The artists of this region mainly ask local expats: more than half of the buyers of the current fair are Europeans and Americans. But sheikhs are also buying. Still would! The patron of Art Dubai is the most important sheikh – the Vice President and Prime Minister of the UAE, Mohammed bin Rashid al Maktoum. When he walks around the stands with his retinue, gallery owners turn into salt pillars from excitement, and the audience is asked to leave the fair for this time. But otherwise everything is as everywhere – and even something better. The weather in Dubai in mid-March is like in Sardinia in the summer: it is very warm, but not exhaustingly hot. The path to art lies through jewelry – also a tribute to the East. The fair’s partner is Van Cleef & Arpels Jewelry House, which won the Art Patron Award following Art Dubai.

The “Poetry of Time” exposition is dedicated to the centenary history of the creation of clockworks. Generously studded with diamonds, this watch gives the impression of exquisite jewelry. I want to peer and try on – you can do both. Enamel artist Dominic Baron in front of the public paints the dial of the watch. Part of the exposition is devoted to watches decorated with enamel – handwork is especially appreciated in the East: “At least 40-50 hours of painstaking manual labor are spent on each dial.” In addition to the watches, there were mindealers at the exhibition, small precious “caskets” for publication with compartments for powder, lipstick, handkerchief, tablets and other small items, as well as a secret box with watches.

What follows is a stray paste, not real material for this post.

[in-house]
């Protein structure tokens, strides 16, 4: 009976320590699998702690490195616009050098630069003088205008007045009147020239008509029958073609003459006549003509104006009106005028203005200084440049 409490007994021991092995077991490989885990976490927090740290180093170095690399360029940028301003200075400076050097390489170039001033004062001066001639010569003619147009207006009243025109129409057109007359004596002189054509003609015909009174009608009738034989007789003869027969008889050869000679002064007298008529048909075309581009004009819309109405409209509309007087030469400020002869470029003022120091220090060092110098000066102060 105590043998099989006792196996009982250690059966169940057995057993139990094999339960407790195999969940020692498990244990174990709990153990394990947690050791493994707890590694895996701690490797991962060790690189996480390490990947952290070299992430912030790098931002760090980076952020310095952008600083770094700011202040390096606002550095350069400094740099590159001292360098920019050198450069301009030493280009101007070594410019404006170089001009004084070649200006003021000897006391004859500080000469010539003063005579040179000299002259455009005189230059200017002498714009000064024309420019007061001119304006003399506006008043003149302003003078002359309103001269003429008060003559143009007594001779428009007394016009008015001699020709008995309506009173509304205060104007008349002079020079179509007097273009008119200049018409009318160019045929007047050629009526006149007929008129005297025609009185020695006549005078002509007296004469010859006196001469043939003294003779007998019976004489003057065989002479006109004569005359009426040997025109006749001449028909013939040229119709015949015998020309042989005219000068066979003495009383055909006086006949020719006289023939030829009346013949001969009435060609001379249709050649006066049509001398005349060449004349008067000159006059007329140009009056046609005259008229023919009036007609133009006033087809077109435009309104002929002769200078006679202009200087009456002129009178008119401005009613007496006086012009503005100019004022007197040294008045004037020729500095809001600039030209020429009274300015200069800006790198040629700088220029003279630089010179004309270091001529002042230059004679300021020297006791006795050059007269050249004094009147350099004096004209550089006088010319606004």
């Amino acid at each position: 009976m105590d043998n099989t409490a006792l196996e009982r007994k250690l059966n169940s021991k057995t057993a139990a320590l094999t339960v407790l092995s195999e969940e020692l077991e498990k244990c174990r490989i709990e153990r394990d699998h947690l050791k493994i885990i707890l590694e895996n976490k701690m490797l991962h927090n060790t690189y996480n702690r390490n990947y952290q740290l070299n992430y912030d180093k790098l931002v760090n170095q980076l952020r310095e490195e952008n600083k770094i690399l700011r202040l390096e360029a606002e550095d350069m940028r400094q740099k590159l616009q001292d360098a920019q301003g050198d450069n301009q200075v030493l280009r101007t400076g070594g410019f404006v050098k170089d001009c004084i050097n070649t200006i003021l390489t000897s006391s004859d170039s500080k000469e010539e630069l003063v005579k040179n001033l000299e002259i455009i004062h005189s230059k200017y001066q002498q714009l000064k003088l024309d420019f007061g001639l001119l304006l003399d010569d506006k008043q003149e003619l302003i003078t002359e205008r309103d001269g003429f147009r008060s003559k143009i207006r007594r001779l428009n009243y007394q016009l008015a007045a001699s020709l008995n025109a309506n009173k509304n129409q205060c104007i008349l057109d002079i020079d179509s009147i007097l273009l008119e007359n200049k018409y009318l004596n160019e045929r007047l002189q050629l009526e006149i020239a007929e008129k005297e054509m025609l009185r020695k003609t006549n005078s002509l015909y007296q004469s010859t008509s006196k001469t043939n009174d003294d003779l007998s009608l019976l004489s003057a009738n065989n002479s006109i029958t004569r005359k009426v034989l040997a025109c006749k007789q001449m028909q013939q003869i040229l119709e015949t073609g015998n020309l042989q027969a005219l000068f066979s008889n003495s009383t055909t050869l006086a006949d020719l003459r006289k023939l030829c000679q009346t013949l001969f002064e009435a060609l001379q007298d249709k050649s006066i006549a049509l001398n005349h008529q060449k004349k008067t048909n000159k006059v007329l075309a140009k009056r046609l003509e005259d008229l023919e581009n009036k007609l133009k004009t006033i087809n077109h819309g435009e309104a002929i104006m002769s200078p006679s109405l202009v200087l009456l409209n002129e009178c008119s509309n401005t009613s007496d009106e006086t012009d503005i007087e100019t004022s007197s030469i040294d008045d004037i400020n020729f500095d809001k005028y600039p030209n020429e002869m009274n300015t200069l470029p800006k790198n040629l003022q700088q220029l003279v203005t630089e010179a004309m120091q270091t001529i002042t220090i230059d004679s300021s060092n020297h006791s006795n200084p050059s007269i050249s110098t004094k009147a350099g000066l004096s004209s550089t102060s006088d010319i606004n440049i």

No fair has such an extensive non-profit program as Ait Dubai. Here are the most heated discussions at the Global Art Forum. Among the speakers are the concert de la creme art community: the director of the London Serpentine Gallery, Hans Ulrich Obrist, Miami collectors Don and Mera Rubell, Tate Modern curator Jessica Morgan and others who regularly gathered a full audience tent on the beach. A full house was also at a speech by Maria Baibakova, who called for more attention to local artists. The demand for Russian art, alas, was not so hot this year.

Aidan Gallery sold two large photographs of Tatyana Panova and Leonid Tishkov. In Western galleries, the canvas of Eric Bulatov and the object with Democracy oil by Andrey Molodkin were not in demand. Aidan says it’s hard to guess what will happen in a given year: a year ago, her gallery sold out almost all of her work. Among the favorites of this year’s market are photographs of Iranian Shirin Neshat, objects of Palestinian Mona Khatum, embroideries of Egyptian Gada Amer and, of course, the work of the winners of the most valuable (literally) art award in the world Abraaj Capital Art Prize: three artists share one million dollars from the Middle East region and three curators of their projects.